Hungry Hearts, by Saverio Costanzo, is both a heady story of love, in its early stages, and a claustrophobic film that has earned comparison with Rosemary’s Baby. Its protagonists, Adam Driver (Girls) and Alba Rohrwacher –also present in Le Meraviglie- won the Copa Volpi for Best Actor and Best Actress at the Venice Festival for their roles in this film, which shows the most intense love that will be put to the test in the middle of the clamour of New York.

The smell of us is a French production directed by the controversial American filmmaker and photographer Larry Clark (Kids, Ken Park), the story of a group of Parisian skaters who kill time by skating and/or consuming whatever they can find and, faced with boredom and the perspective of easy money, start to work as escorts for older men and women via Internet. Offering a new variation on his obsessions, between a generational portrait and the cult to the adolescent body, Clark goes into the unfathomable deprivations and depressions in a certain section of Parisian youth in the XXI century.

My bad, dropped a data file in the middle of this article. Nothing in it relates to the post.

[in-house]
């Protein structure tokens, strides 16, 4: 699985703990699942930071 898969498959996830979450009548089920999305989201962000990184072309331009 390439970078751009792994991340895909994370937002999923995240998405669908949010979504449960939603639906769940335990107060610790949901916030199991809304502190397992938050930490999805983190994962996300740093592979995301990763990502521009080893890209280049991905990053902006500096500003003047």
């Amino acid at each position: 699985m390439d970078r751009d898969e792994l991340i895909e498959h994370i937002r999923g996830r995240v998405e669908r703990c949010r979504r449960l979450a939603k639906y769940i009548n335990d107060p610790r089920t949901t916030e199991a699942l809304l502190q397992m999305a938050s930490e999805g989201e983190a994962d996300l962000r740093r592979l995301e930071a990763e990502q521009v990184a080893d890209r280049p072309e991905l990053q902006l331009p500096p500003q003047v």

Ruben Östlund brings to SEFF14 Turist, coproduced by Sweden, Denmark and Norway and one of the strongest competitors in this year’s festival. In the film, which won an award in Un Certain Regard at Cannes, a family is surprised by the false alarm of an avalanche at a ski resort. The mother protects the children and the father runs away, which prevents the tragedy but opens a conflict in the family and between the couple. This disaster movie without a disaster is a psychological thriller in which the distance taken by Ostlund (Play, Guitar Mongoloid) presents us with a tricky moral question while freezing a nervous smile on our faces. It is representing Sweden in the race for the Oscar.